Books have always had an allure for me, ever since childhood. I still remember being the black sheep at a friend’s party as I struggled to finish my new challenge: Harry Potter and the Order of Phoenix. Oh, and not to mention, I had in my pure innocence or say, obliviousness completely discarded Indian authors. Perhaps, it was my nightmare of an experience with Chetan Bhagat and his awfully trite plots or cringeworthy dialogues that I chose to cast every other Indian sounding author in a regressive light. However, very recently, on a friend’s suggestion, I picked up a book from which I will never recover: The God of Small Things by Arundhati Roy. Why did I acquiesce to reading it? My friend’s expression after the last page of the book, I guess. She was locked into her cloud of Why, How and Oh my gosh-es and thankfully, I took the initiative of dispelling her new found shock, for I discovered a new facet, a beautiful one (unlike the one Bhagat creates) of Indian story telling.

The God of Small Things

The God of Small Things

Roy’s The God of Small Things, is a dark and deeply entrenched tragedy, not a Greek one but one that crushes your heart into a million pieces. While the plot functions on multiple layers such as: India in the social division context, or that in the corrupted political context, if we view from a macroscopic lens. On a micro level, it is purely a story of fate- on the wrong road, on a highway to hell, perhaps? The themes make up the strong binder of all the pages that Roy lets out her soul in: Love (and incense, in a completely unconventional perspective), Death, guilt and blame, fear, political uprisings, societal tensions, insecurities, deceit and delusion, and most of all: the thin line between what is right and what is wrong, and who is the judge of it all. Unlike Chetan Bhagat’s incessant wastage of paper and ink, which shamefully I admit, many of my Indian friends call their ‘best reads ever’, Roy divulges into a completely heart wringing and candid story tale that takes place in Ayemenem, Kerala and Roy, being a childhood native, captivates the town’s cultural nuances and atmosphere too plausibly. Moreover, the plot progression is intriguing as it switches between different times in a non-chronological trend, through which, perhaps, Roy intends to share her ideology of how the clock doesn’t matter, the mystery doesn’t matter (since, life is all but mystery is a fact more than a saying), but the detail and the emotional backtracking and building does. Roy is gifted, no doubt about that. Through the eyes of two juvenile twins with a stormy childhood, Roy brews a story like no other, I can bet my bucks on it- on Roy’s inimitable writing style and her black as night honesty.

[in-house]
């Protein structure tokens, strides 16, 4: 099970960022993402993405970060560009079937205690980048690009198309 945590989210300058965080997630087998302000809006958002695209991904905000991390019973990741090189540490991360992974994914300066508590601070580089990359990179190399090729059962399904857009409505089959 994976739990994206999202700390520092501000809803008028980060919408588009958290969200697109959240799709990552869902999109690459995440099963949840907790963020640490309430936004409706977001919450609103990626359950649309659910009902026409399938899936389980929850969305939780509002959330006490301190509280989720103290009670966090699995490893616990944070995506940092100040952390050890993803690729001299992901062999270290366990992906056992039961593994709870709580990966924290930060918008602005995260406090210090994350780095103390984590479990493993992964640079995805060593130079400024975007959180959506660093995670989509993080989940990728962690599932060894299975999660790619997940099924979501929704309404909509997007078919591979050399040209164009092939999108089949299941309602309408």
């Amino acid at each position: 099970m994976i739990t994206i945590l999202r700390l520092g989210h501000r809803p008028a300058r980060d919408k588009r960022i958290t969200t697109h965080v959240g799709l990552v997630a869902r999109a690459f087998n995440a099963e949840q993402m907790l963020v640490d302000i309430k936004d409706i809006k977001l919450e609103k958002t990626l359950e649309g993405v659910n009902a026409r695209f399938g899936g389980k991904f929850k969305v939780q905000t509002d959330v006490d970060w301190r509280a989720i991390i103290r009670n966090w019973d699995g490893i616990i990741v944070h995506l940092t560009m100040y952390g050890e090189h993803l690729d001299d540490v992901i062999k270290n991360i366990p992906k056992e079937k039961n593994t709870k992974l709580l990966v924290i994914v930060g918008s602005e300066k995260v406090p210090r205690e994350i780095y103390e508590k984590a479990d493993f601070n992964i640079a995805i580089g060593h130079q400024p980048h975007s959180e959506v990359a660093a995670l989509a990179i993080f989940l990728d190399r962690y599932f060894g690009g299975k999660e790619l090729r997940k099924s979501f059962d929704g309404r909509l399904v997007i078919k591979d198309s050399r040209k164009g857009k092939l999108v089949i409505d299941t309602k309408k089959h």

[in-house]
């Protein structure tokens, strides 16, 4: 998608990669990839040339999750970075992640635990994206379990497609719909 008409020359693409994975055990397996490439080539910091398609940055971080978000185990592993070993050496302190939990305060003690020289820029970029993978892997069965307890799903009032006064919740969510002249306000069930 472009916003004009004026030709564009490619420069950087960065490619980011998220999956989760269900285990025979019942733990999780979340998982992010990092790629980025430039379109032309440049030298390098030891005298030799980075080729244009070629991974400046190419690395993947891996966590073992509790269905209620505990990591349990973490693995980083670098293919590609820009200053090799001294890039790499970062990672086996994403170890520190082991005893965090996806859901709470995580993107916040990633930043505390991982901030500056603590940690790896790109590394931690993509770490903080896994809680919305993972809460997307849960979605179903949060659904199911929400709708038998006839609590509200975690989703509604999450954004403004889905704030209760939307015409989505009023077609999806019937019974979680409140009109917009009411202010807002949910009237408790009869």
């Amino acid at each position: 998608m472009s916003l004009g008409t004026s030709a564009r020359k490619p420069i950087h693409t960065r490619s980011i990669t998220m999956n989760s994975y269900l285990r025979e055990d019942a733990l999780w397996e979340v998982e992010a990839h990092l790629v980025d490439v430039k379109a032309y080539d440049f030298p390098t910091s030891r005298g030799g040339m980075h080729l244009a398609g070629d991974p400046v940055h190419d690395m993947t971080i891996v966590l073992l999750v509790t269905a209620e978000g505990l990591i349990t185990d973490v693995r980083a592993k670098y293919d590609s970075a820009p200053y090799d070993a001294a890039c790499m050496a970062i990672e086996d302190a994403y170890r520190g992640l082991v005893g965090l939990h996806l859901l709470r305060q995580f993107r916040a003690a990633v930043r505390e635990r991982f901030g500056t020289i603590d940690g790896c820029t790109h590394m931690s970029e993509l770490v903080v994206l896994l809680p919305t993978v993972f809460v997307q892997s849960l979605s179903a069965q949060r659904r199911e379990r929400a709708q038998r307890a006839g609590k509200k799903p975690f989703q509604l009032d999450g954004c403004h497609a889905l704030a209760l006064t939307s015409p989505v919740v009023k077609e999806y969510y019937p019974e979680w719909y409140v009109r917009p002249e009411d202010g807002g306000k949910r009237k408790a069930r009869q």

What is the most compelling trait of a writer acquainted with such a culturally rich backdrop? Maybe, the experiences. Maybe, the unusual nature of their storytelling. From as much as I can deduce, Arundhati Roy, Kiran Desai, Jhumpa Lahiri, Salman Rushdie, Chitra Banerjee even Khaled Hosseini share a quaint style of story telling, and this USP makes them transcend borders as we taste each country’s, that we might have never even set foot in, air and soil. Once upon a time, really is a magical portal, after all.

Note: Oh and I should mention to all my weak hearted or narrow minded, romcom preferring audience, this book is not for you. It is tragic and its beauty lies in its bluntness. Before, you choose to read it, brace yourself to ‘expect the unexpected’. To be honest, once the book claws you in, there’s no escaping from it and once you’re done with it, the idea is immortal in your mind and so is Arundhati Roy’s twisted land of fiction.

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